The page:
Olives for gout. Olé..Olé..OLE (olive leaf extract) 





This page about olives for gout and olive leaf extract for gout was last reviewed or updated on 5 November 2014.

Test tube studies show olive leaf extract inhibits the enzyme needed to produce uric acid.

Olives for gout, and olive leaf extract for gout, are seldom mentioned, but scientific research published in  2011 suggest they might be remedies.(1)

In this study, certain flavonoids (flavonoids are a class of polyphenols) in olive leaf extract (OLE) showed that they  might lower the body’s uric acid production because they disable for a period the enzyme xanthine oxidase (XO). XO is always required to turn purines into uric acid. When it’s not working it doesn’t happen.

Surprisingly the leaves have more gout fighting substances than the olives. So which flavonoids did this? The leaves of the olive tree contain apigenin, oleuropein, caffeic acid and two forms of luteolin, all of which individually inhibited xanthine oxidase (XO) in this test tube study. The most effective were first apigenin and then luteolin.

Luteolin is also found in olives themselves. Unlike the leaves, it’s the only flavonoid in olives according to the USDA’s (United States Dept. of Agriculture) Database for the Flavonoid Content of Selected Foods.

So what is luteolin? Related to the better known flavonoid quercetin, luteolin is a member of a sub-class of flavonoids called flavones. So too is apigenin. Quercetin is a member of the sub-class, flavonols. Another sub-class, anthocyanidins, found for example in berries and cherries,appear to have similar anti-uric acid properties.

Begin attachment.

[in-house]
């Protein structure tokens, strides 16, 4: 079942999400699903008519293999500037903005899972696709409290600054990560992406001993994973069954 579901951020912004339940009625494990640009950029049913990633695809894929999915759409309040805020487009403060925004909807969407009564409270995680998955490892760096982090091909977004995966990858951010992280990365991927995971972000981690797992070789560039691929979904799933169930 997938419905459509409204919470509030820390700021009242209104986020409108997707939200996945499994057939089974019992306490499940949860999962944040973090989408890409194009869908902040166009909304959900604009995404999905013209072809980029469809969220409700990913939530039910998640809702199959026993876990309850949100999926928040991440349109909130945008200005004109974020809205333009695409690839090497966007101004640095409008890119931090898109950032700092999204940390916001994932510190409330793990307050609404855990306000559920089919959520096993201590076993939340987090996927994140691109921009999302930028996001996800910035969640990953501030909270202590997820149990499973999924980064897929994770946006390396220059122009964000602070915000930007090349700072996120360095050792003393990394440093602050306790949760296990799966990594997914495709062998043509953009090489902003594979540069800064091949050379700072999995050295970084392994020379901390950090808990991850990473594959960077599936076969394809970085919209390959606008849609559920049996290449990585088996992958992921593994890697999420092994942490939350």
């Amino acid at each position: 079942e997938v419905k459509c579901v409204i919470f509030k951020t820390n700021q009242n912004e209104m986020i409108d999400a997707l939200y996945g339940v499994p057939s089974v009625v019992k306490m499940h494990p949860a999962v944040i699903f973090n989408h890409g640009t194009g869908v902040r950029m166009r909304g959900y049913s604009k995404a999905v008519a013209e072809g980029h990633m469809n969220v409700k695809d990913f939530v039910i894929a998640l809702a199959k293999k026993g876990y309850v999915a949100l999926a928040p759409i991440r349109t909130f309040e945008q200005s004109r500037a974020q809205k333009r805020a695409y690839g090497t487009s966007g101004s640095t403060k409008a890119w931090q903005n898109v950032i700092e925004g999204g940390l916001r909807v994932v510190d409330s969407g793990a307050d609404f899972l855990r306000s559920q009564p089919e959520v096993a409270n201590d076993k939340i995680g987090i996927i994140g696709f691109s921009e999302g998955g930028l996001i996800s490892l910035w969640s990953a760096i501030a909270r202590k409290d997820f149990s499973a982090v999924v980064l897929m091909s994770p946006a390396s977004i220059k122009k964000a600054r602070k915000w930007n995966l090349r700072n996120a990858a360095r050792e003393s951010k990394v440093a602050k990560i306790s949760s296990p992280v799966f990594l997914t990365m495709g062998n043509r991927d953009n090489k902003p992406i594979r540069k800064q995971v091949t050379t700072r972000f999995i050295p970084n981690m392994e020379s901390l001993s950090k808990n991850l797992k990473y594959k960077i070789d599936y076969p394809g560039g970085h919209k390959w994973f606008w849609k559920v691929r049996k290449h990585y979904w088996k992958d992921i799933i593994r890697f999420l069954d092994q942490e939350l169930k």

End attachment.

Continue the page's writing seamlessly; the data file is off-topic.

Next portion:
Luteolin and apigenin are perhaps not as inhibitory of XO as quercetin, but more it seems than other fellow flavonoids.

In another study, the flavonoids kaempferol, isohamnetin, chrysin and myricetin, all also inhibited XO, as did quercetin, luteolin and others (2). Best performers in this study? Quercertin, kaempferol, isohamnetin and luteolin. (Apigenin was not tested).

In a third study published at the end of 2013 (3) luteolin in celery and green peppers demonstrated again that luteolin inhibits XO. Celery has 1.05 mg/100 grams of luteolin and 2.85 mg/100 grams of apigenin.

Effect on uric acid However, any ultimate effect on uric acid by the flavonoids’ inhibition of XO was not stated, but XO activity was measured from the amount of produced uric acid.  All these studies were in test tubes, not real life trials. However, the effect of some of the leaves’ flavonoids was strong and that may indicate better odds for success in real life. But it cannot be said for sure. In the olive leaf extract study, apigenin even appeared more powerful than the anti-uric acid medicine allopurinol in inhibiting XO. So was luteolin, but it was less powerful than apigenin.

Back to olives for gout How much luteolin is in olives? Kalamata olives have the most, (4.93 mg/100 grams), and black (2.80 mg/100 grams) have more than green (0.56 mg/100 grams). (5) Indeed,Kalamata and black olives have more luteolin than celery.

Olives for gout – more reasons to eat olives